Last modified: 2014-04-05 by rob raeside
Keywords: suffragettes |
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In the UK, green, white and purple were the colours of the Women's Social and
Political Union, led by Emmeline Pankhurst, just one of several organisations
involved in the suffrage movement, but perhaps the most militant.
The suffragette banners that are part of the Fawcett Library collection (http://www.thewomenslibrary.ac.uk although there are none shown currently on the website) in London Metropolitan University show a variety of colours and symbols. The Women's Freedom league had a banner in green, yellow and white; the Married Women's Association has one in green and white; that of the National Union of Societies for Equal Citizenship is green, red and white; one of the banners of the National Union of Women's Suffrage Societies is green, gold and white, but another is red and green. Many banners commemorated famous women, and bore suitable colours and symbolism according to whoever was being commemorated.
The book to read on suffragette flags is, 'The spectacle of women: imagery of the suffrage campaign 1907-14' by Lisa Tickner (London, Chatto and Windus, 1987)
Ian Sumner, 18 March 2004
In "100 Years of Women's Banners" there are
a lot of women's flags and banners, including a note on the colours of
suffragists (green and white and scarlet) and suffragettes (green and purple and
Marcus Schmöger, 23 March 2004
image by Marc Pasquin, 4 July 2007
On an episode of the Antiques Roadshow, a woman brought some memorabilia
relating to the suffragettes. One of these was a colour picture showing a woman
holding a flag wrapped around a pole. While the orientation of the flag is
unclear, it is clearly divided green-white-purple. It might be horizontally
divided (as shown at top of page) but another item that was brought was a medal
issued by the organisation given to women who participated in a hunger strike,
the ribbon of which was divided vertically green-white purple.
Marc Pasquin, 4 July 2007
A photo in the Museum of London, dated 1914, shows a group of suffragettes
with a flag vertically divided, see:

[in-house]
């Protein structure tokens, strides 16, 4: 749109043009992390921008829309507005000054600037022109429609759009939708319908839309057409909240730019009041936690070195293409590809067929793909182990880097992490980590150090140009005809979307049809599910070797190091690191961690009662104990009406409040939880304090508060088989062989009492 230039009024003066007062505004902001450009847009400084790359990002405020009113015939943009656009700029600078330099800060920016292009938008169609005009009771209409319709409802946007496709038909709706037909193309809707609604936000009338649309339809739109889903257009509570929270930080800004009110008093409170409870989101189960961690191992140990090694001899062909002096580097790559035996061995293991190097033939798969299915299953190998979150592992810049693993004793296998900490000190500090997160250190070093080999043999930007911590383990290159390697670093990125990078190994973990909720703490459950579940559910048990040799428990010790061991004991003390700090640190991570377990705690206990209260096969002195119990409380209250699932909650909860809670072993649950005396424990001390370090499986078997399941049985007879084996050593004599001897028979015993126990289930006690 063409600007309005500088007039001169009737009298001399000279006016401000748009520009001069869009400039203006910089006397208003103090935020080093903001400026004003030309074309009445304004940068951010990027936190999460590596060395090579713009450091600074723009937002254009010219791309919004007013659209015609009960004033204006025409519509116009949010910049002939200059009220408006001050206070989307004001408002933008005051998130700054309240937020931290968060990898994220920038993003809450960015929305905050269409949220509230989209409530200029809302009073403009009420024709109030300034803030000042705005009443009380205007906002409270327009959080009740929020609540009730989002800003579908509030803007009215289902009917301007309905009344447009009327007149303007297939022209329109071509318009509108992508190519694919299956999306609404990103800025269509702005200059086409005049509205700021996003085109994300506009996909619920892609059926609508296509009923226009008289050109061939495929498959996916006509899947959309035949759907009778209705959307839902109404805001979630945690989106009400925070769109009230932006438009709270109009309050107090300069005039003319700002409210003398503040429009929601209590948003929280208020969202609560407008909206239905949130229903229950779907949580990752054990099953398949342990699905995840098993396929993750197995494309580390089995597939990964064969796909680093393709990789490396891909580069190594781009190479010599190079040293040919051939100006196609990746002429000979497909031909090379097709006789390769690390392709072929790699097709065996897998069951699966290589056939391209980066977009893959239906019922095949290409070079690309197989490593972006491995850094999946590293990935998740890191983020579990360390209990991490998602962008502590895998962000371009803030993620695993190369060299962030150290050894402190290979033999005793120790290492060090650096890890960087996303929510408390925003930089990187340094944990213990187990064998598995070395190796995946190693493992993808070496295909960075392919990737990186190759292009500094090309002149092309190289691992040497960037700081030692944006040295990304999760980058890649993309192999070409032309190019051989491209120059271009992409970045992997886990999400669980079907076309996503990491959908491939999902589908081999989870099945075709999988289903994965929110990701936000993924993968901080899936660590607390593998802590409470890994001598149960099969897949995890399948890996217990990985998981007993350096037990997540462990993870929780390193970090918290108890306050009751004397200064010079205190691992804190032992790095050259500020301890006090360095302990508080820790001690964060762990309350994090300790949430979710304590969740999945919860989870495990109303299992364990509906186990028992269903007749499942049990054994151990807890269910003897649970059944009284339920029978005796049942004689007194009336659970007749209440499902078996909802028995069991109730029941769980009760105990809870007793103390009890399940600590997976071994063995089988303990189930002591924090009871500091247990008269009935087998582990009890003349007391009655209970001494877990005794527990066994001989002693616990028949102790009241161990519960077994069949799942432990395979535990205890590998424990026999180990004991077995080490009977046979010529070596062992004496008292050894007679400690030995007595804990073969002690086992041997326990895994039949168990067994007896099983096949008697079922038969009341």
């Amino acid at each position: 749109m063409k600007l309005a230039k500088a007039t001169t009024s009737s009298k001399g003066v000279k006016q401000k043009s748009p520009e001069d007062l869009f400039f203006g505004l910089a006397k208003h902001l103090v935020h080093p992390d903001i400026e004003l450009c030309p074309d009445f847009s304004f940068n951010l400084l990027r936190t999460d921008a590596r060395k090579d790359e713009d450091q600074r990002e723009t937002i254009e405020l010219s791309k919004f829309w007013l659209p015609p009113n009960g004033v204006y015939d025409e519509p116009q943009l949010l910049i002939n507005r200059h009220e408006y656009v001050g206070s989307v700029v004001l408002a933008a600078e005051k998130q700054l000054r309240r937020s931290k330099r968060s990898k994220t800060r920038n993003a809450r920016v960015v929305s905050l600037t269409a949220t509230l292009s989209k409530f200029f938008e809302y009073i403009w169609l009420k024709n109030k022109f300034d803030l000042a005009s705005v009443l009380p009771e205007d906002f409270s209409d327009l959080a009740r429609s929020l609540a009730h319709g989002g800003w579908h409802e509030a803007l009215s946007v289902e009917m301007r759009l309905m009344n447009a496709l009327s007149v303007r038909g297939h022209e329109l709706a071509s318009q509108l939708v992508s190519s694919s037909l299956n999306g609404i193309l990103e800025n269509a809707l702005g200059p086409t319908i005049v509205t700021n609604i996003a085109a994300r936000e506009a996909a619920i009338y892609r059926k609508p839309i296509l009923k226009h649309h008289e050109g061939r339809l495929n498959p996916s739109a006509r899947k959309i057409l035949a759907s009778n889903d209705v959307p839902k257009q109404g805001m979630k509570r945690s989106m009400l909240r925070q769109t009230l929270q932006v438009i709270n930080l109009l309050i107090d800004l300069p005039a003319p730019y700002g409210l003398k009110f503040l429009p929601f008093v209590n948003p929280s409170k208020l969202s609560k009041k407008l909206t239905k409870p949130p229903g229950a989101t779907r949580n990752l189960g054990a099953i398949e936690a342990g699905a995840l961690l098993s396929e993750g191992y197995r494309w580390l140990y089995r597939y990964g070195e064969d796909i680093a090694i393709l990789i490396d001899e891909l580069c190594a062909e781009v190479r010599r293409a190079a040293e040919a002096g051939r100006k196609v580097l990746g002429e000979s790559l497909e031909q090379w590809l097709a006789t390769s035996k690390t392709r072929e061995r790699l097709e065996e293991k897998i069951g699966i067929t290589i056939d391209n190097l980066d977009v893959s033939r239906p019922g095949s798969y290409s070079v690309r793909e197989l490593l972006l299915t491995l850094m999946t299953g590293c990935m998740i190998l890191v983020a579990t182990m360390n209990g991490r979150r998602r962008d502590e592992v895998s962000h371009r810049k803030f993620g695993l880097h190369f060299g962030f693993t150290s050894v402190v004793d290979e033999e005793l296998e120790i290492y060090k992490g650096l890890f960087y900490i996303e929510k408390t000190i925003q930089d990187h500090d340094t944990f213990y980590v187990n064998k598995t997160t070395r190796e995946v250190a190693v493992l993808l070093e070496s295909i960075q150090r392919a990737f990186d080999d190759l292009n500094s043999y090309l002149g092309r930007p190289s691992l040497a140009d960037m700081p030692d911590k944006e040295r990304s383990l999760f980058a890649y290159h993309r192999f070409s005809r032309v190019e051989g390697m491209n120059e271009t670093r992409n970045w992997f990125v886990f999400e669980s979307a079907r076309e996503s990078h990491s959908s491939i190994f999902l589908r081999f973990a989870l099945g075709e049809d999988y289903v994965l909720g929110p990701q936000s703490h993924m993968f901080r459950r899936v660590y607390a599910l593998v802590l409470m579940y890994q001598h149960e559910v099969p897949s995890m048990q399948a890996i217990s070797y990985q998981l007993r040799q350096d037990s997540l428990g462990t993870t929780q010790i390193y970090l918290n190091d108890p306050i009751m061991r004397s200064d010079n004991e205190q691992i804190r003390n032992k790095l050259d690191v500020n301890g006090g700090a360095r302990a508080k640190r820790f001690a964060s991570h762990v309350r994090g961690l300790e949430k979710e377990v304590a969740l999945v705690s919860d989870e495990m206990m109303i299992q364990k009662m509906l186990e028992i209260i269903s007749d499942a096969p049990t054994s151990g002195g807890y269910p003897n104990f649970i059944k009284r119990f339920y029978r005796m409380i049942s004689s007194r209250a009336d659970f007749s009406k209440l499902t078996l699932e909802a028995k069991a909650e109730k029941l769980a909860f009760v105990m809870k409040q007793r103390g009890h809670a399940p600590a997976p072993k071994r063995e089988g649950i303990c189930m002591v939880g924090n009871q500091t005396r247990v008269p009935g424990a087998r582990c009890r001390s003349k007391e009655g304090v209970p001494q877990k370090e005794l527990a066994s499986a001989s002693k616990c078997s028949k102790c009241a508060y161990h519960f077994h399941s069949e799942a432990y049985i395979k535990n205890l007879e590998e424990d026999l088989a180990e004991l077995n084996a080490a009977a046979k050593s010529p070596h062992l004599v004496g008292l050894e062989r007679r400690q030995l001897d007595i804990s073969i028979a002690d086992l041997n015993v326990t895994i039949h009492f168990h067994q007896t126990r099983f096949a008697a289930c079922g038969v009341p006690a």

Jan Oskar Engene, 5 July 2007
I think that the Suffragettes' flag was derived via the Suffragists from the
Chartists who had a purple, white and green triband
and who often displayed plain purple flags as symbols of the sovereignty of the
people, but the Suffragettes flags had the colour order reversed as Green,
White, Violet standing for Give Women Votes. Given the direct militant action of
Suffragettes there may have been an intended reference to Napoleon - 'Corporal
Violet' was remembered by carrying violets, and the violet hybrid pansies were
associated with Free-Thought and radical causes as a pun in French on pensee.
The colours are well known but the flags are not because small personal items
like ribbons and sashes were kept and these look like tribands, but there are a
number of photographs, e.g., of Sylvia Pankhurst standing on a sort of scaffold
to address a meeting flanked by women each holding tricolour versions of the
flag, and of a horse-drawn bus in London in 1910 decorated with tricolours so
the WSPU was definitely invoking the French tricolour's associations. (For such
photographs look in the popular history book The Ascent of Woman by Melanie
Phillips ISBN 0 316 72533 1).
David B. Lawrence, 21 May 2010
A "W.S.P.U." flagoid can be seen here, a long green lance pennant with fancy
and the already known lapel pin with horizontal stripes and slogan:
See context at
António Martins-Tuválkin, 22 May 2010
The WSPU tricolour was designed by Emmeline Pethick-Lawrence ?
The charity Oxfam sometimes put exhibition cards in their shops and there was a display recently for (Women's International Year or Day or something.)
One of the placards stated that it was Emmeline Pethick-Lawrence who devised the ' Give-Women-Votes ' Green-White-Violet WSPU tricolour, but I have not been able to find any other confirmation of this. I thought that these were originally Joseph Sturge's Complete Suffragist Union triband colours placed vertically ( the mid 19c rival organisation of the National Charter Association.) Perhaps with these tip offs somebody can look for some historical references ?
This WSPU flag is of course upside down - but this is a nice story: they also dyed the Bradford reservoirs' waters violet.
" ... The suffragette movement in Britain had become more militant in their activities in 1912, following the rejection of a bill that would have given women limited rights to the vote, originally supported by then Prime Minister Asquith. Bradford suffragettes were very active and earlier in 1913 had dug up the 2nd and 12th green at Bradford Moor Golf Club, replacing the flags with the purple, green and white flag of the Women's Social and Political Union. ... "
David B. Lawrence, 19 March 2014